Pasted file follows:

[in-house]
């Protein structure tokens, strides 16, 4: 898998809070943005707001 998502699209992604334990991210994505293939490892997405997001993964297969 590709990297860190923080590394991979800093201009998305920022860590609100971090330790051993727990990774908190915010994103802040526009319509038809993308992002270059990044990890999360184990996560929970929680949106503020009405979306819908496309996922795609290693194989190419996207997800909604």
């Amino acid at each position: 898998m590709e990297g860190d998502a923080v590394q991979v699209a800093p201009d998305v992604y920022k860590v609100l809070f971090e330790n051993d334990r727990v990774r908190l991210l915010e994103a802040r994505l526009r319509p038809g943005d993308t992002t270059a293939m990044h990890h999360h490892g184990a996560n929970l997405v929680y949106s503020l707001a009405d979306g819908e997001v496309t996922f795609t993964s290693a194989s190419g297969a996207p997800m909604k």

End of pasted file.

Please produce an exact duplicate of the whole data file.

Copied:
[in-house]
């Protein structure tokens, strides 16, 4: 898998809070943005707001 998502699209992604334990991210994505293939490892997405997001993964297969 590709990297860190923080590394991979800093201009998305920022860590609100971090330790051993727990990774908190915010994103802040526009319509038809993308992002270059990044990890999360184990996560929970929680949106503020009405979306819908496309996922795609290693194989190419996207997800909604």
């Amino acid at each position: 898998m590709e990297g860190d998502a923080v590394q991979v699209a800093p201009d998305v992604y920022k860590v609100l809070f971090e330790n051993d334990r727990v990774r908190l991210l915010e994103a802040r994505l526009r319509p038809g943005d993308t992002t270059a293939m990044h990890h999360h490892g184990a996560n929970l997405v929680y949106s503020l707001a009405d979306g819908e997001v496309t996922f795609t993964s290693a194989s190419g297969a996207p997800m909604k």